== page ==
ALBANY — There are 410 residents and employees at 10 nursing homes in Albany County who have tested positive for COVID-19, up from 312 a week ago. There have been 42 fatalities attributed to the virus and one suspected.
With congregate living by the most vulnerable population, nursing homes are an issue across the country and New York state and Albany County are no exception. Earlier this week, County Executive Dan McCoy asked the state to consider nursing homes separately from the general population when it factors the metrics required to reopen the economy. He is still waiting on a decision.
“They understand what we were saying because it is something not just here in the U.S., this virus is impacting nursing homes harder than anywhere else,” McCoy said. “People do not go to a nursing home because they are healthy. They have underlying health issues and they go to a nursing home to live out their final years. We give them the best care we can, and that’s why we invested 90 million in our nursing home and we have a staff that is second to none. But, if they don’t carve that out it will be difficult to reopen.”
Gov. Andrew Cuomo has come under fire for a March directive requiring nursing homes accept COVID-19 positive patients from hospitals to free up beds needed for patients requiring more critical care. Those beds, largely in the hardest hit areas of downstate, were never needed and now, under a new Executive Order, the counties must test each resident and employee of nursing homes twice a week, a directive officials are questioning for a number of reasons.
“There are practical considerations like lab capacity to do the tests and staffing to conduct the tests,” said Dr. Elizabeth Whalen, head of the Albany County Health Department. “The theory, which is good from an infection control perspective, is a layer above what is being done already, and while it certainly helpful to address the high rate of mortality in nursing homes across the state, it has to be considered from a practical perspective too.”
She said the temperature of workers are checked each time they enter the facility and all workers are provided Personal Protection Equipment, including gowns and masks. Any worker who tests positive, be it asymptomatic or if they are sick, are placed under quarantine and cannot go back to work for at least two weeks. The state waived the standard two-week quarantine early in the crisis if the employee was symptom free and the employee’s absence would have caused an unsafe level of staffing. In March, all visitation was stopped except for end of life matters.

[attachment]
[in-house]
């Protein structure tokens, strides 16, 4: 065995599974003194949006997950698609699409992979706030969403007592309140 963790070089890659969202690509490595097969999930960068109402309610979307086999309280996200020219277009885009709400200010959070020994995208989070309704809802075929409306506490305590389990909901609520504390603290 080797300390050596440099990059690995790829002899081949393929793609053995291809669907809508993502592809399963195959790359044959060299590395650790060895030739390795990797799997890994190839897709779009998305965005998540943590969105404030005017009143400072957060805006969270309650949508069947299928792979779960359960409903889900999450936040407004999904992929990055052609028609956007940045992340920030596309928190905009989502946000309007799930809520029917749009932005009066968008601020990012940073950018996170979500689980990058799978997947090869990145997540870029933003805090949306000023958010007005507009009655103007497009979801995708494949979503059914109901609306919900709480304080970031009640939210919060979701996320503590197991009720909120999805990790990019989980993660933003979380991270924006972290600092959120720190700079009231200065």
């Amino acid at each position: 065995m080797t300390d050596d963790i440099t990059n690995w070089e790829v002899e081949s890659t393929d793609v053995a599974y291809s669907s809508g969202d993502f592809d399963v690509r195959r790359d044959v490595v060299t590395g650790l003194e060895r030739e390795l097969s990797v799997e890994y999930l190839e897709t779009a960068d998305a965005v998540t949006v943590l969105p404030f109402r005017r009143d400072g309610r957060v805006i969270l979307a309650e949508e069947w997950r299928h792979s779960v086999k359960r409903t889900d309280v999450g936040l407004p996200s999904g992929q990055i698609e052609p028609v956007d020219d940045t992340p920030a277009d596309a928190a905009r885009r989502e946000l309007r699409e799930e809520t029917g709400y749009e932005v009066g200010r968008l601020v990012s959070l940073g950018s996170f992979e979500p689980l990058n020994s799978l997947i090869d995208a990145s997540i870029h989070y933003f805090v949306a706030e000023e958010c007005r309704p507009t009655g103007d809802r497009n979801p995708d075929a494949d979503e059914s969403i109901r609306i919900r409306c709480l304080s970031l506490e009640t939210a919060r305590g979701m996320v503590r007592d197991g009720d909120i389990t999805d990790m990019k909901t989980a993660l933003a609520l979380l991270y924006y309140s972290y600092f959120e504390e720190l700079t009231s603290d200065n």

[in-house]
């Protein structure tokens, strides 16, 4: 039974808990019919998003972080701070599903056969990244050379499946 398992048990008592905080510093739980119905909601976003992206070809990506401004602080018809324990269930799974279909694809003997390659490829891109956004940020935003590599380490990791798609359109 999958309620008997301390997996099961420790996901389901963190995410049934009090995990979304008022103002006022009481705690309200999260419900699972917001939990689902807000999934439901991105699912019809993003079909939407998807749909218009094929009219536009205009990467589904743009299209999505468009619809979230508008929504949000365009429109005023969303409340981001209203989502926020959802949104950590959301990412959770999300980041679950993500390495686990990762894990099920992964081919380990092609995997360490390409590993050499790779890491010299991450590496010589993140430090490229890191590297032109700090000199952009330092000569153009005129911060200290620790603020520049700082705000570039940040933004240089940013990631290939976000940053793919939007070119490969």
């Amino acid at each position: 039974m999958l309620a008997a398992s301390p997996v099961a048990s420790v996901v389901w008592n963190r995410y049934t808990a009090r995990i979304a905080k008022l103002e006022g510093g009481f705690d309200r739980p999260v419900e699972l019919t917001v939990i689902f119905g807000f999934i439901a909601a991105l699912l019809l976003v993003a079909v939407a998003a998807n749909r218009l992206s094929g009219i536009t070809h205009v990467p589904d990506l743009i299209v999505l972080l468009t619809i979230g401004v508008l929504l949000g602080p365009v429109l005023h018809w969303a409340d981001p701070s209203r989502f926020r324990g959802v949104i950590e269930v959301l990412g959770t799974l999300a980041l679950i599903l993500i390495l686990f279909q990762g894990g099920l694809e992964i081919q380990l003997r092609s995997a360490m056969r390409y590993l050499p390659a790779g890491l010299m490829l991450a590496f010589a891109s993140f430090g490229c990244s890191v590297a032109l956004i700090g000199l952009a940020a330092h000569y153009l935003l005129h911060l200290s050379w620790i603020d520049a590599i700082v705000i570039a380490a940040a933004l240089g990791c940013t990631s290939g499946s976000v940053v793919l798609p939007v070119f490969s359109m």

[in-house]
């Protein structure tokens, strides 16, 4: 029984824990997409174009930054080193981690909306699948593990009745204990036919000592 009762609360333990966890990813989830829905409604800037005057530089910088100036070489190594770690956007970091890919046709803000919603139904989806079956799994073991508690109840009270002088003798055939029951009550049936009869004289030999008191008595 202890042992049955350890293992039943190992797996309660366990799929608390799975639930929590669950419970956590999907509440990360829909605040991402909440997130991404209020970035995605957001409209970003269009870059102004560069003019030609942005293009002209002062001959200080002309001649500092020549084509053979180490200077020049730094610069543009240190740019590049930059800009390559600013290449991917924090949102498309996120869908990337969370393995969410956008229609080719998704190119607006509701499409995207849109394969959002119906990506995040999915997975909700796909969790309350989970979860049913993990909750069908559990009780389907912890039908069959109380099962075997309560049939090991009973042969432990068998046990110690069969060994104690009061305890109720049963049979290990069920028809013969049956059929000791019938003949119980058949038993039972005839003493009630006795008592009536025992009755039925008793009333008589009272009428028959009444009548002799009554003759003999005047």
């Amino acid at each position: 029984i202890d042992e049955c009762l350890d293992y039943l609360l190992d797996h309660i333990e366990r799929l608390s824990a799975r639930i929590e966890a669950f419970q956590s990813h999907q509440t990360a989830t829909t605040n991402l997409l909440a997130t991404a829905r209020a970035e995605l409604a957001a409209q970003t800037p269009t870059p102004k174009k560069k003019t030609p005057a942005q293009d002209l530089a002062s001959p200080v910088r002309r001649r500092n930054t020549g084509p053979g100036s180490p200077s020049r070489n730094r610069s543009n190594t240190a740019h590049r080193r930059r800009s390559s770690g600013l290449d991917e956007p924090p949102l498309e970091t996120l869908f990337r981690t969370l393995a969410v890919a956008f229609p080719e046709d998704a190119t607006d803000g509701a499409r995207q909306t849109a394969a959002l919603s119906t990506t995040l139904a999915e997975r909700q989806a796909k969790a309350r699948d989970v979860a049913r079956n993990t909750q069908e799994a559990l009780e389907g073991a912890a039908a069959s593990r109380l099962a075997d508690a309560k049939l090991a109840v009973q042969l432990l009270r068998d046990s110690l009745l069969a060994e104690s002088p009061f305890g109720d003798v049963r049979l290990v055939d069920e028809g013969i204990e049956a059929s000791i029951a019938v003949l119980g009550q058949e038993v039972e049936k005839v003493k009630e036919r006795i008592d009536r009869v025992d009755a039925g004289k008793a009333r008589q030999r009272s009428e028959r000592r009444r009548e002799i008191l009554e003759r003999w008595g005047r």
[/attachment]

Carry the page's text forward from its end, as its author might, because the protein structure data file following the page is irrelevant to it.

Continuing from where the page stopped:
In the hardest hit nursing homes of New York City, Long Island and Westchester County have been hit the hardest, more than 4,300 residents have died from COVID-19 or presumed to have died from the virus. The tally does not include residents who were moved to a hospital and later died, according to the state Department of Health.
Stephen Hanse, president and CEO of the New York State Health Facilities Association and the New York State Center for Assisted Living, which represents over 400 skilled nursing providers and adult care/assisted living communities, applauded the governor’s directive but he too questions the logistics.
“New York has 614 nursing homes with over 140,000 employees and roughly 500 assisted living facilities with over 45,000 employees. As such, the governor’s Executive Order requires over 370,000 tests to be conducted every week,” he said in a statement. “To date, the state has tested approximately 1.2 million individuals and this requirement will eclipse that total in short order.”
For it to work, he said, the state will have to allocated the required number of test kits and, as importantly, the staff and funding to administer and process the results. Also, he said, since more testing will lead to more positive results, the state has to take into account the filling vacancies of infected workers not able to work for at least two weeks.
“Maybe we can test everyone once a week. But how do you do every worker and resident twice a week? I don’t know how to do it,” McCoy said. “If you test on Monday andﬁ then again on Friday you are playing catch up. We want to comply and we want to do it but we don’t know how.”
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